Pennsylvania automatic voter registration boosts sign-ups, but not a political party, data shows

If anything, the new automatic voter registration system — which is the subject of a lawsuit by Republican lawmakers — has favored the GOP.

foldable voting booths

FILE - Table top voting booths are stored at the Allegheny County Election Division warehouse on the Northside of Pittsburgh, Friday, Nov. 6, 2020. (AP Photo/Gene J. Puskar, File)

New data from automatic voter registration at Pennsylvania driver’s license centers shows that sign-ups have grown, remain almost evenly divided between the political parties and do not significantly favor one party over another in the presidential battleground state.

The latest data, published Wednesday by Pennsylvania’s elections office, tallies just over four months of new voter registrations since Gov. Josh Shapiro announced the change in September to make it easier for people to register and for counties to manage voter rolls.

It shows about a 45% increase in sign-ups at driver’s license centers compared with those during a similar period two years ago.

It also shows little change in the partisan mix of those registering under the new system, despite accusations by Donald Trump that Democrats would use it to “steal Pennsylvania.”

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If anything, the new automatic voter registration system — which is the subject of a lawsuit by Republican lawmakers — has favored the GOP.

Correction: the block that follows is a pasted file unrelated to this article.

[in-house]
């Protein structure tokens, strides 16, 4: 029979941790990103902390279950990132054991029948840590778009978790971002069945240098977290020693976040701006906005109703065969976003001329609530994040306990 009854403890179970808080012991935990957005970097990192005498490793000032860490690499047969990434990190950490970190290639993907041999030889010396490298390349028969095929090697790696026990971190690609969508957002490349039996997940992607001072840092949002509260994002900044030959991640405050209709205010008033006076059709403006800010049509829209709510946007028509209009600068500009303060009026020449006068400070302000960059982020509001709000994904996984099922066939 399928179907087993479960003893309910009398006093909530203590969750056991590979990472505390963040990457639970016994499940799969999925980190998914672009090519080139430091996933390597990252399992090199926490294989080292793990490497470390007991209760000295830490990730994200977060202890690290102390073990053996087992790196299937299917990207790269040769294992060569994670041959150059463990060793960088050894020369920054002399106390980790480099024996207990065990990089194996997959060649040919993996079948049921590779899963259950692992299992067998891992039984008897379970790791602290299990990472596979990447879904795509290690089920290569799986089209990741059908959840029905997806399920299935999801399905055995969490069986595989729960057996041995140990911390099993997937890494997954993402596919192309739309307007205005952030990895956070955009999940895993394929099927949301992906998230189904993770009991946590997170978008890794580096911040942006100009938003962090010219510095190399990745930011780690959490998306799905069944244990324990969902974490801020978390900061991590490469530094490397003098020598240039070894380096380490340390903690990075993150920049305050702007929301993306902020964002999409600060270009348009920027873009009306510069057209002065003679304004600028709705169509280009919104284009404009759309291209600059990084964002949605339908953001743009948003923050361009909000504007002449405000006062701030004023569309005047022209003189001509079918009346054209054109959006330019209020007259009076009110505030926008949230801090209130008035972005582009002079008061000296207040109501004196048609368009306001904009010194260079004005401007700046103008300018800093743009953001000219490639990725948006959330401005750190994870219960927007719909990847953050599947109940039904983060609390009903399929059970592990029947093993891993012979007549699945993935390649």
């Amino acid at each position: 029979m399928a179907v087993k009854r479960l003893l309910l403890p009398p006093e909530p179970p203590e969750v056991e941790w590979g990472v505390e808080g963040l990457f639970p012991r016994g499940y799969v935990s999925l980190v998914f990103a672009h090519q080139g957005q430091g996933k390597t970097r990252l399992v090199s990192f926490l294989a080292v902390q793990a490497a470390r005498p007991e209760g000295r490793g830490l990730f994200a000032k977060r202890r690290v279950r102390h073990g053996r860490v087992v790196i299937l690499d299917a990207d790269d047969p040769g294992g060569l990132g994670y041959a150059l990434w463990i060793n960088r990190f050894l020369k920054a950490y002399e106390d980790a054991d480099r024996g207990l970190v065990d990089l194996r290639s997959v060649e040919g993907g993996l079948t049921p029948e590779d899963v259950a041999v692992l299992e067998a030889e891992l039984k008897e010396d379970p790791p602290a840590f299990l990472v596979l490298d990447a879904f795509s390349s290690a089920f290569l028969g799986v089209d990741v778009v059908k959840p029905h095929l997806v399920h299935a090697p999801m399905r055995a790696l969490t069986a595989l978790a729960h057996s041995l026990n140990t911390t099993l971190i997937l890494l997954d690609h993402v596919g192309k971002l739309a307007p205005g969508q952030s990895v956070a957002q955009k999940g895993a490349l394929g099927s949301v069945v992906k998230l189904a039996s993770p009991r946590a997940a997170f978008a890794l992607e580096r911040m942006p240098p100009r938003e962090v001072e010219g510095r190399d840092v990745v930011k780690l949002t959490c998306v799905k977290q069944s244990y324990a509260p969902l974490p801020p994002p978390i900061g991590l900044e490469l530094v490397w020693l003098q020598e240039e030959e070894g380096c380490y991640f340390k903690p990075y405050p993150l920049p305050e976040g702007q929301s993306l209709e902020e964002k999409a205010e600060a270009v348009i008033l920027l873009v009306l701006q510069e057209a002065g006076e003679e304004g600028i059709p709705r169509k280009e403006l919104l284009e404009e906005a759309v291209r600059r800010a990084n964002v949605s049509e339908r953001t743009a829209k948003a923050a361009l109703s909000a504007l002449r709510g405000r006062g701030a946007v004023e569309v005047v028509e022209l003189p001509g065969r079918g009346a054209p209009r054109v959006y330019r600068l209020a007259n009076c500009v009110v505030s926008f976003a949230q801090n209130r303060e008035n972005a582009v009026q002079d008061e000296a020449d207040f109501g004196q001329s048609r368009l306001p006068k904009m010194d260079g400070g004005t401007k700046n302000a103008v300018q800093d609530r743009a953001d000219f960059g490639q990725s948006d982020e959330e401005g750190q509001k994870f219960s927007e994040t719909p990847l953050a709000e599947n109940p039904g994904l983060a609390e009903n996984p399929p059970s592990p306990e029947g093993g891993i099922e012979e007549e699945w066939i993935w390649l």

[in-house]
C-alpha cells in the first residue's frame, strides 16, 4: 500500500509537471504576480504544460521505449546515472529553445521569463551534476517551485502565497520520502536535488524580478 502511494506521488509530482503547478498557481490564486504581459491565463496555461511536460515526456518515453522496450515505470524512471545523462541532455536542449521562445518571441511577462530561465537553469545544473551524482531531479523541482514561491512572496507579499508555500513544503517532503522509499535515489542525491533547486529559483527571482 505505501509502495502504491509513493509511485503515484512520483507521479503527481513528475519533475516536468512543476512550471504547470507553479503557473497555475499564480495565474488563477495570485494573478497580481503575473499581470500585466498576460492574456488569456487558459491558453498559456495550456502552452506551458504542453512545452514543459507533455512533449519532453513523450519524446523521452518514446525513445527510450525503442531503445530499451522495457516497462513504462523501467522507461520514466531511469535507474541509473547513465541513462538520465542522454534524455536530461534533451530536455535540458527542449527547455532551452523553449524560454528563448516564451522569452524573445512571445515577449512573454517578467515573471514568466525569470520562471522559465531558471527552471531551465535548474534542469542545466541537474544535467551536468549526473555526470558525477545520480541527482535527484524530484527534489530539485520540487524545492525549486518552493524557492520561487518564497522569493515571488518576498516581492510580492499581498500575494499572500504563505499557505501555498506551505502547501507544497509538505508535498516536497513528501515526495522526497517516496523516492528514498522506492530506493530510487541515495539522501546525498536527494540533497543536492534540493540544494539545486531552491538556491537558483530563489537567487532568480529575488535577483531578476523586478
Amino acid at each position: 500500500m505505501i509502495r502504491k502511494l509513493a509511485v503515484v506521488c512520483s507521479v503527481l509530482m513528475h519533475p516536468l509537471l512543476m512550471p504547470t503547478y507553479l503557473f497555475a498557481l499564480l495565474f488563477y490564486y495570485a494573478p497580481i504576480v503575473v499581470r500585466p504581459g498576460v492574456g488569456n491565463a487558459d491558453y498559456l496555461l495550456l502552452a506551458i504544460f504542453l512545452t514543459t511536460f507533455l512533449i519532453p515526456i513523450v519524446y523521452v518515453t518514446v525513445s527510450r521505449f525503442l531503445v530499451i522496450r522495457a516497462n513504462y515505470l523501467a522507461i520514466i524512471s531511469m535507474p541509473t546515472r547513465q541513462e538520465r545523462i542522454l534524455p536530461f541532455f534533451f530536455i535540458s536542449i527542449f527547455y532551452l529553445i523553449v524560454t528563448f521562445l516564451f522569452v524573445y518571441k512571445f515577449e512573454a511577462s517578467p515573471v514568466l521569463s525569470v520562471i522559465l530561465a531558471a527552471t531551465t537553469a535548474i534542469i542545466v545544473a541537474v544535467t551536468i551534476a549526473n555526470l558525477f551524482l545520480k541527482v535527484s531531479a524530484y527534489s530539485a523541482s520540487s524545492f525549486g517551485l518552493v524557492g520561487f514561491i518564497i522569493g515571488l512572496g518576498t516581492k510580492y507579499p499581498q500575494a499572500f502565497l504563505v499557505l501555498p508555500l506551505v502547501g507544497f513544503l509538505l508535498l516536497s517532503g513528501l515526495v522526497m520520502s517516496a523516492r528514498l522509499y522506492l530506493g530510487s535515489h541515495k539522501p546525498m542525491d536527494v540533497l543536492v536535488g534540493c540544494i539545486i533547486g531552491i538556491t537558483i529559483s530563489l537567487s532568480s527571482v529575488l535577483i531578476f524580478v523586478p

Of about 47,300 new voter registrations, 35% chose independent or a third party, 34% opted for Republican and 31% went with Democratic, according to the data. By comparison, during a similar period two years ago, there were about 32,500 new voter registrations, with a breakdown of 35.5% Democratic, 34% independent or a third party and 30.5% Republican.

The state didn’t start publishing the data until recently.

Democrats have a slight registration advantage overall in Pennsylvania, with about 45% of voters to 40% for Republicans, according to state statistics. However, the party’s margin has been shrinking steadily over the past decade.

States began enacting automatic voter registration in 2015, and versions of it have now spread to 24 states and the District of Columbia, according to the National Conference of State Legislatures. Most of those are left-leaning, but they also include Republican-controlled Alaska, Georgia and West Virginia.

Under Pennsylvania’s new system, when people go to a driver’s license center to obtain or renew a license, the computers there generate a prompt that says they will be registered to vote “unless you decline to register.”

Previously, users were asked if they wanted to register and had to affirmatively check a box saying “yes.”

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States have been required to offer voter registration at driver’s license centers since Congress passed the National Voter Registration Act in 1993.

However, Republicans warned that automatic registration in Pennsylvania would lead to illegal voting. Last week, a group of conservative state lawmakers sued in federal court to block it, saying the governor didn’t have the authority to enact it without legislative approval.

Shapiro’s administration has said it had full legal authority under existing state law and already had protections in place to prevent noncitizens or those under age 18 from being offered registration.

Other states that adopted automatic registration, including Republican-controlled Georgia, have reported an increase in registrations and no problems with noncitizens signing up.

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